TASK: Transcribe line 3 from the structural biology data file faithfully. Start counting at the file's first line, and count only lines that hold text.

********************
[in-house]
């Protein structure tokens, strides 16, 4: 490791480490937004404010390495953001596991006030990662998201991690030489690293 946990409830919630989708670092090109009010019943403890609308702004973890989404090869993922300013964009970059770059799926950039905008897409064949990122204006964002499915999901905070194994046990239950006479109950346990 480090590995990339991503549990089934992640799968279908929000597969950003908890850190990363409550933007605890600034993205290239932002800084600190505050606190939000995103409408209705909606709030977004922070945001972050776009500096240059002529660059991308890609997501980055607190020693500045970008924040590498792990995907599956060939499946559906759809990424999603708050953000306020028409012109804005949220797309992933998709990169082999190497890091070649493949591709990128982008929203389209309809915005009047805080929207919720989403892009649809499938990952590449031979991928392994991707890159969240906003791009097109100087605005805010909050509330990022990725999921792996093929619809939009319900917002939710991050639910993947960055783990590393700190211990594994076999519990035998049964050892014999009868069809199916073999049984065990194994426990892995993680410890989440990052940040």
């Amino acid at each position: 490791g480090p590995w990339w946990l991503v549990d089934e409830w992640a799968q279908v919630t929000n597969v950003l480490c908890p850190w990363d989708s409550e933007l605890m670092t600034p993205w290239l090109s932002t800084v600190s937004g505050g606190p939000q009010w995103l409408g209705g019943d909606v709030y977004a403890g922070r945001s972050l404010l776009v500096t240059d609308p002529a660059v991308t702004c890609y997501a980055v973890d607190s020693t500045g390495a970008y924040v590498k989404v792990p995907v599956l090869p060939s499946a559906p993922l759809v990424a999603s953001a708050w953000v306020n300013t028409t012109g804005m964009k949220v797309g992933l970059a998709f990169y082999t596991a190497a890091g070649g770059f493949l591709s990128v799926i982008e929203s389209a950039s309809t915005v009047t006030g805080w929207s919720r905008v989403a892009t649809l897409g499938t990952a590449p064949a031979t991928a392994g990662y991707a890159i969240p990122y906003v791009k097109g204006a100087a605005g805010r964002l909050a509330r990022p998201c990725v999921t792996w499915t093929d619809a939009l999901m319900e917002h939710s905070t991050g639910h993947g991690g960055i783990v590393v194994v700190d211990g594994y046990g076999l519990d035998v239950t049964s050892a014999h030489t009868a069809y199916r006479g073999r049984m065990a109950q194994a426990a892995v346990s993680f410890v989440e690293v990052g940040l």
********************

């Amino acid at each position: 490791g480090p590995w990339w946990l991503v549990d089934e409830w992640a799968q279908v919630t929000n597969v950003l480490c908890p850190w990363d989708s409550e933007l605890m670092t600034p993205w290239l090109s932002t800084v600190s937004g505050g606190p939000q009010w995103l409408g209705g019943d909606v709030y977004a403890g922070r945001s972050l404010l776009v500096t240059d609308p002529a660059v991308t702004c890609y997501a980055v973890d607190s020693t500045g390495a970008y924040v590498k989404v792990p995907v599956l090869p060939s499946a559906p993922l759809v990424a999603s953001a708050w953000v306020n300013t028409t012109g804005m964009k949220v797309g992933l970059a998709f990169y082999t596991a190497a890091g070649g770059f493949l591709s990128v799926i982008e929203s389209a950039s309809t915005v009047t006030g805080w929207s919720r905008v989403a892009t649809l897409g499938t990952a590449p064949a031979t991928a392994g990662y991707a890159i969240p990122y906003v791009k097109g204006a100087a605005g805010r964002l909050a509330r990022p998201c990725v999921t792996w499915t093929d619809a939009l999901m319900e917002h939710s905070t991050g639910h993947g991690g960055i783990v590393v194994v700190d211990g594994y046990g076999l519990d035998v239950t049964s050892a014999h030489t009868a069809y199916r006479g073999r049984m065990a109950q194994a426990a892995v346990s993680f410890v989440e690293v990052g940040l």